(New American Roget's College Thesaurus)
Common people
1. populace; the people, multitude, crowd, masses; bourgeoisie; commonalty; democracy; common people, lower classes, hoi polloi, rank and file, the ruck, folk, proletariat, plebs, great unwashed, silent majority; the common touch. See humanity, vulgarity, servant.
2. (crowd) mob, rabble, rout, hoi polloi, the many-headed monster; horde, canaille; dregs; scum of society or the earth; tag, rag and bobtail, riffraff; small fry.
3. (common man) commoner, man in the street, the average man, the little man, one of the people, democrat, plebeian, proletarian, republican, bourgeois; Mrs. Grundy, Philistine, Babbitt; Joe Blow, Joe Doakes, John or Jane Doe, John or Jane Q. Public.
4. (country person) peasant, countryman, boor, churl, lout, villein, curmudgeon; serf; dockwalloper, longshoreman, navvy; swain, clown, clod, clodhopper; hobnail, yokel, bumpkin; plowman, rustic, tiller of the soil; blue-collar man, woman, or worker; hewers of wood and drawers of water. Informal, hayseed, country mouse. Slang, hick, jay, rube.
5. (city person) city dweller. Informal, town mouse.
6. (person of the street) beggar, mudlark, sans culotte, raff, tatterdemalion, hobbledehoy, caitiff, ragamuffin, pariah; guttersnipe, urchin, street urchin or arab; tramp, hobo, knight of the road, vagabond, vagrant, bum, weary Willie. Slang, bindle stiff.
Adjectives — popular; plebeian, proletarian, common, democratic; homely, homespun; vulgar, lowborn, ignoble, illbred, baseborn, earthy; unknown to fame, obscure, untitled; rustic, countrified, provincial; loutish, boorish, clownish, churlish; barbarous, barbarian, barbaric.
Phrases — you can take the boy out of the country, but you can't take the country out of the boy; who builds upon the people, builds upon sand.
Quotations — In the common people there is no wisdom, no penetration, no power of judgment (Cicero), All the world over, I will back the masses against the classes (William Gladstone), There is not a more mean, stupid, dastardly, pitiful, selfish, spiteful, envious, ungrateful animal than the public. It is the greatest of cowards, for it is afraid of itself (William Hazlitt), The people are a many-headed beast (Horace), The people are the only sure reliance for the preservation of our liberty (Thomas Jefferson), The people, and the people alone, are the motive force in the making of world history (Mao Zedung).
Antonyms, see nobility.
(Roget's IV) n.
Syn. masses, commonality, multitude; see man 1 , people 3 .
(Roget's Thesaurus II) noun The common people: common (used in plural), commonality, commonalty, commoner (used in plural), crowd, hoi polloi, mass (used in plural), mob, pleb (used in plural), plebeian (used in plural), public, ruck1, third estate. See OVER.

English dictionary for students. 2013.


Look at other dictionaries:

  • populace — [ pɔpylas ] n. f. • 1572; n. m. 1555; it. populaccio, péj. de popolo ♦ Péj. Bas peuple. ⇒ 1. masse, plèbe, fam. populo. « Par derrière se pressait une populace en haillons » (Flaubert). ⊗ CONTR. Élite, gratin. ● populace nom féminin (italien… …   Encyclopédie Universelle

  • populace — Populace. s. f. coll. Le bas peuple, le menu peuple. L émotion de la populace. appaiser la populace. faire courir quelque bruit parmi la populace. la plus vile populace …   Dictionnaire de l'Académie française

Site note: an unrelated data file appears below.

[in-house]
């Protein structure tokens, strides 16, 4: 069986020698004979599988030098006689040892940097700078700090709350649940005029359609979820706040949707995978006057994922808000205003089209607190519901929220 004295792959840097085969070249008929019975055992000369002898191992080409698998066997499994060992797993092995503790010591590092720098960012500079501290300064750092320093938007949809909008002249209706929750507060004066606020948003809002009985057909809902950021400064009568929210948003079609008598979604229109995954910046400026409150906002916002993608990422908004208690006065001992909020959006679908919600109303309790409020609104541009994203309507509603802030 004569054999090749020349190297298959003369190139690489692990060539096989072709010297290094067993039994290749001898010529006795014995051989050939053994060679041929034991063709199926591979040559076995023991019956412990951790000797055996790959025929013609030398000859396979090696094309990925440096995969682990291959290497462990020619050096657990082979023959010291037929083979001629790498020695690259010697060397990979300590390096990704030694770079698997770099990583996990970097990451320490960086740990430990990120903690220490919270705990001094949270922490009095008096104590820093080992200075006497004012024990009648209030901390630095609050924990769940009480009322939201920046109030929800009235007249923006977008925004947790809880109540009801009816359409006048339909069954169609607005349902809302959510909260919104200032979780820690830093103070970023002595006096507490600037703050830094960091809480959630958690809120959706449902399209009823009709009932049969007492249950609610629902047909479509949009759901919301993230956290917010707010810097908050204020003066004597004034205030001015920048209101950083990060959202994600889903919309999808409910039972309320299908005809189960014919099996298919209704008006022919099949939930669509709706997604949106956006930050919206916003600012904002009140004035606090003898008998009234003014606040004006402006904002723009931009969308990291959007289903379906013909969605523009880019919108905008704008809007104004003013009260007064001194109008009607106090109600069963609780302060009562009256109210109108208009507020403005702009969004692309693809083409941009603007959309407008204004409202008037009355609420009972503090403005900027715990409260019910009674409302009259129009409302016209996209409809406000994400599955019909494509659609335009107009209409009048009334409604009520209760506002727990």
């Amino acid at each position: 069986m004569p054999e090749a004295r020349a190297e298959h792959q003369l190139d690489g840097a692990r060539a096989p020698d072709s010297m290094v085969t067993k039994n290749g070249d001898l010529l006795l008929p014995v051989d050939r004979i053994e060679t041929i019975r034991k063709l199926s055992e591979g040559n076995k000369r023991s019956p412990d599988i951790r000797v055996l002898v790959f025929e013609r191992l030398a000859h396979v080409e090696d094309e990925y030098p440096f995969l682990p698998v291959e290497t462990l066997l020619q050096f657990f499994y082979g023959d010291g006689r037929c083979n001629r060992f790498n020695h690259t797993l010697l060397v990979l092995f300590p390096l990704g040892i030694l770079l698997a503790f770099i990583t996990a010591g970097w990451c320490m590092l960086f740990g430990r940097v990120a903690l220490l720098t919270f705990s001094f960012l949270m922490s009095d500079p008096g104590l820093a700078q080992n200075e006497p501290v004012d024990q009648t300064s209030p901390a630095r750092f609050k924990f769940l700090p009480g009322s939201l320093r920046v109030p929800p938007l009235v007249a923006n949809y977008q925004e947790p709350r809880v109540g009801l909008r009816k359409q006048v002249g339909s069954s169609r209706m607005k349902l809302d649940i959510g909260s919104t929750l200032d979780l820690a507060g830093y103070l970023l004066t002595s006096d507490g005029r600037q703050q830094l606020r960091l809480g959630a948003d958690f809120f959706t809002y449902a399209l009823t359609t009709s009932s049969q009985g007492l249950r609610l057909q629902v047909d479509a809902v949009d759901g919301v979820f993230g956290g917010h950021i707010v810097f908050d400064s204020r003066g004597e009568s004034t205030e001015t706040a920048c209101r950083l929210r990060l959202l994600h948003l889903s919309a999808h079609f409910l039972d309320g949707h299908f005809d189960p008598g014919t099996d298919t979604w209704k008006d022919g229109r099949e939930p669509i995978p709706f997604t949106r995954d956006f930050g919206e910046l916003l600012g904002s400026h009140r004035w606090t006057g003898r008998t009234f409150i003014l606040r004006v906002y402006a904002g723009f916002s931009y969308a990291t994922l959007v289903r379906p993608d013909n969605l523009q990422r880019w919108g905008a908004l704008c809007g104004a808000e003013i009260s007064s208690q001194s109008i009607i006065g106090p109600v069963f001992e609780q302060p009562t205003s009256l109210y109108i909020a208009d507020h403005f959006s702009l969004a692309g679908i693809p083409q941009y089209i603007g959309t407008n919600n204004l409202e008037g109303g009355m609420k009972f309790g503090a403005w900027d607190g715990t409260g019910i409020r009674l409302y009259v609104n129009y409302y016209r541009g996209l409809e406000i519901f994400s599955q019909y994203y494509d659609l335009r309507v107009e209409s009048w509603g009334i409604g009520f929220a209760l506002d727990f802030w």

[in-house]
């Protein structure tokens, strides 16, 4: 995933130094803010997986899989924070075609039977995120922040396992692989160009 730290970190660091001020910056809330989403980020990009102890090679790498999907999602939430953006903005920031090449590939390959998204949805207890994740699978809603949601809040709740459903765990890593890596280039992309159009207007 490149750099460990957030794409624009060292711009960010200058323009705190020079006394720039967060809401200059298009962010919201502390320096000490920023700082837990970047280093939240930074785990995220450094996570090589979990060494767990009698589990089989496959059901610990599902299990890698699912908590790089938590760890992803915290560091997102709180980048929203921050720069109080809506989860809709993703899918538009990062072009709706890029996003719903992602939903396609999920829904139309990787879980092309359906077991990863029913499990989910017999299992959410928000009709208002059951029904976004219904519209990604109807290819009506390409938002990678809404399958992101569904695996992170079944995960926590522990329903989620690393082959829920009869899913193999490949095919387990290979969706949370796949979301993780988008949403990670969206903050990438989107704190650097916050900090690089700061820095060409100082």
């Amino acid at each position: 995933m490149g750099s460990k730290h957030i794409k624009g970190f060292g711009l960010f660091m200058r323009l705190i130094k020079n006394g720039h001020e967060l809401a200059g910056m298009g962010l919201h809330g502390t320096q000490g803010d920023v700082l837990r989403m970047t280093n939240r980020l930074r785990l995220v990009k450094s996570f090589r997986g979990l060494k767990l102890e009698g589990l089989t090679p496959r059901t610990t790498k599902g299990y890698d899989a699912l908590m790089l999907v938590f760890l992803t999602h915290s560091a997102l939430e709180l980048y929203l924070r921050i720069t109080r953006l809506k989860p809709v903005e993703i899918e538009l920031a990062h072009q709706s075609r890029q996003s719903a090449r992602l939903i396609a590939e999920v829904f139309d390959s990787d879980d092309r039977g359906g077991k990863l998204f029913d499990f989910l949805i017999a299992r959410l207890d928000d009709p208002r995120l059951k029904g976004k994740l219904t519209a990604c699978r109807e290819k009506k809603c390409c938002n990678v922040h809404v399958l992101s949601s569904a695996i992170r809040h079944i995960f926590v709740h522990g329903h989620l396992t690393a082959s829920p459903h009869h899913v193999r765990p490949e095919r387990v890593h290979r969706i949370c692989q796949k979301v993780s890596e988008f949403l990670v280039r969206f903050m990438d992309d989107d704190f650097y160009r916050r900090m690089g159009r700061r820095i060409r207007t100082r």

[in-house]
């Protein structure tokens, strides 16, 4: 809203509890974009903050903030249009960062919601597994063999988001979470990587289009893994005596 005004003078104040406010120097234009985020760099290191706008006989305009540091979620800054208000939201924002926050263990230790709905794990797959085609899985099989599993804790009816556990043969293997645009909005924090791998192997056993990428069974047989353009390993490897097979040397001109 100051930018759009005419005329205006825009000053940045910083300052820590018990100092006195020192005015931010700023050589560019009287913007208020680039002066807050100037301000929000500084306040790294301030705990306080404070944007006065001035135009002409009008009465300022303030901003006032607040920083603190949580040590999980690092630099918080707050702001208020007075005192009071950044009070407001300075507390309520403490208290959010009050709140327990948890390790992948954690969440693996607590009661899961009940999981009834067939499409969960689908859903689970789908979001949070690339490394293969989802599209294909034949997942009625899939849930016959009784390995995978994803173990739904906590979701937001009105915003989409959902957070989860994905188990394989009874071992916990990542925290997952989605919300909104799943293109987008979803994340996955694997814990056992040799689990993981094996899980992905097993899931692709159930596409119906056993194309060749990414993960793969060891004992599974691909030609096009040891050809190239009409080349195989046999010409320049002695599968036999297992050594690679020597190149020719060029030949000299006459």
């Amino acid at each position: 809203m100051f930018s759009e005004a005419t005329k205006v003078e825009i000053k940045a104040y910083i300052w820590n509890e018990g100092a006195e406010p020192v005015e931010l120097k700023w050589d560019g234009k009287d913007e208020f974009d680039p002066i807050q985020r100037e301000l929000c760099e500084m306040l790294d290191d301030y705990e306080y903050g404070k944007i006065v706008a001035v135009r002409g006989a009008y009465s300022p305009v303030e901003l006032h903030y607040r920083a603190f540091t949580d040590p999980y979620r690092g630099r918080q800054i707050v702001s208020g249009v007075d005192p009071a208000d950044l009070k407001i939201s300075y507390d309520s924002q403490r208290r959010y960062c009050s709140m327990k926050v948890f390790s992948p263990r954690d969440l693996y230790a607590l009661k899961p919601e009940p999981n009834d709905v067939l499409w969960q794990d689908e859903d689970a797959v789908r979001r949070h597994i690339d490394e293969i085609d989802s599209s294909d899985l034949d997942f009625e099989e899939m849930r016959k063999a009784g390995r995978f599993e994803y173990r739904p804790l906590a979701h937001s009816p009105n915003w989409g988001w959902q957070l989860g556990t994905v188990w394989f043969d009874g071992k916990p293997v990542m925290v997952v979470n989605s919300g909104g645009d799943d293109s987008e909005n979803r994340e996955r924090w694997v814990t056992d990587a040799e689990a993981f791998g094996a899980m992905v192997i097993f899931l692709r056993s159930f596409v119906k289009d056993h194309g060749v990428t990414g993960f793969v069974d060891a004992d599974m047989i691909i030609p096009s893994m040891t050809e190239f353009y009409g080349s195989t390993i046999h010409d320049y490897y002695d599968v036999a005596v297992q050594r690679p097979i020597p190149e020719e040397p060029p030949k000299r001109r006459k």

• Populace — Pop u*lace, n. [F. populace, fr. It. popolaccio, popolazzo, fr. popolo people, L. populus. See {People}.] The common people; the vulgar; the multitude, comprehending all persons not distinguished by rank, office, education, or profession. Pope.… …   The Collaborative International Dictionary of English

  • populace — (n.) 1570s, from M.Fr. populace, from It. popolaccio riffraff, rabble, from popolo people (from L. populus people ) + pejorative suffix accio …   Etymology dictionary

  • Populace — (fr., spr. Popülaß), der Pöbel …   Pierer's Universal-Lexikon

  • populace — I noun body politic, canaille, citizenry, common folk, common people, commonage, commonalty, commoners, community, crowd, folk, folks, general public, habitants, humanity, individuals, inhabitants, masses, multitude, nation, people, persons,… …   Law dictionary

  • populace — ► NOUN (treated as sing. or pl. ) ▪ the general public. ORIGIN Italian popolaccio common people …   English terms dictionary

  • populace — [päp′yə lis] n. [Fr < It popolaccio, mob, rabble < popolo < L populus, PEOPLE] 1. the common people; the masses 2. POPULATION (sense 1a) …   English World dictionary

  • populace — (po pu la s ) s. f. Terme de mépris. Le bas peuple. •   Quelle tempête devait s élever contre l Église naissante ! et faut il s étonner de voir les apôtres si souvent battus, lapidés, et laissés pour morts au milieu de la populace ?, BOSSUET Hist …   Dictionnaire de la Langue Française d'Émile Littré

  • POPULACE — s. f. coll. Le bas peuple, le menu peuple. Ils essayèrent de soulever la populace. Apaiser la populace. Faire courir quelque bruit parmi la populace. La plus vile populace. Un homme de la populace …   Dictionnaire de l'Academie Francaise, 7eme edition (1835)

  • POPULACE — n. f. Bas peuple. Ils essayèrent de soulever la populace. Apaiser, calmer la populace. La plus vile populace. Un homme de la populace …   Dictionnaire de l'Academie Francaise, 8eme edition (1935)

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